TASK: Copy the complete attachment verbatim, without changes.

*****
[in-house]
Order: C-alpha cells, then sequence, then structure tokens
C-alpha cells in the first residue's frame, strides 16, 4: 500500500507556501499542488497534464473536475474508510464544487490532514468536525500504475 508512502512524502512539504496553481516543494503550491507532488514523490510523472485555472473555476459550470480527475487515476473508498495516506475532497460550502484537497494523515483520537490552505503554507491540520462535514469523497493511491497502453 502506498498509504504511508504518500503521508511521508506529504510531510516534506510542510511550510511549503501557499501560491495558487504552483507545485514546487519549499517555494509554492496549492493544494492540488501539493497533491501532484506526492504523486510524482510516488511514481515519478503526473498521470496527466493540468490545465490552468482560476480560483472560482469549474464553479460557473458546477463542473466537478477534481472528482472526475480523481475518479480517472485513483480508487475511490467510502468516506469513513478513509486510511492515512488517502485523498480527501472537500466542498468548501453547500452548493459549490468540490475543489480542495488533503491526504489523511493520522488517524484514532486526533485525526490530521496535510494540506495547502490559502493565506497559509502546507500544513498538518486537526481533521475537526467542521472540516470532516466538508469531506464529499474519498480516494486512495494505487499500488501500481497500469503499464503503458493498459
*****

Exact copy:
[in-house]
Order: C-alpha cells, then sequence, then structure tokens
C-alpha cells in the first residue's frame, strides 16, 4: 500500500507556501499542488497534464473536475474508510464544487490532514468536525500504475 508512502512524502512539504496553481516543494503550491507532488514523490510523472485555472473555476459550470480527475487515476473508498495516506475532497460550502484537497494523515483520537490552505503554507491540520462535514469523497493511491497502453 502506498498509504504511508504518500503521508511521508506529504510531510516534506510542510511550510511549503501557499501560491495558487504552483507545485514546487519549499517555494509554492496549492493544494492540488501539493497533491501532484506526492504523486510524482510516488511514481515519478503526473498521470496527466493540468490545465490552468482560476480560483472560482469549474464553479460557473458546477463542473466537478477534481472528482472526475480523481475518479480517472485513483480508487475511490467510502468516506469513513478513509486510511492515512488517502485523498480527501472537500466542498468548501453547500452548493459549490468540490475543489480542495488533503491526504489523511493520522488517524484514532486526533485525526490530521496535510494540506495547502490559502493565506497559509502546507500544513498538518486537526481533521475537526467542521472540516470532516466538508469531506464529499474519498480516494486512495494505487499500488501500481497500469503499464503503458493498459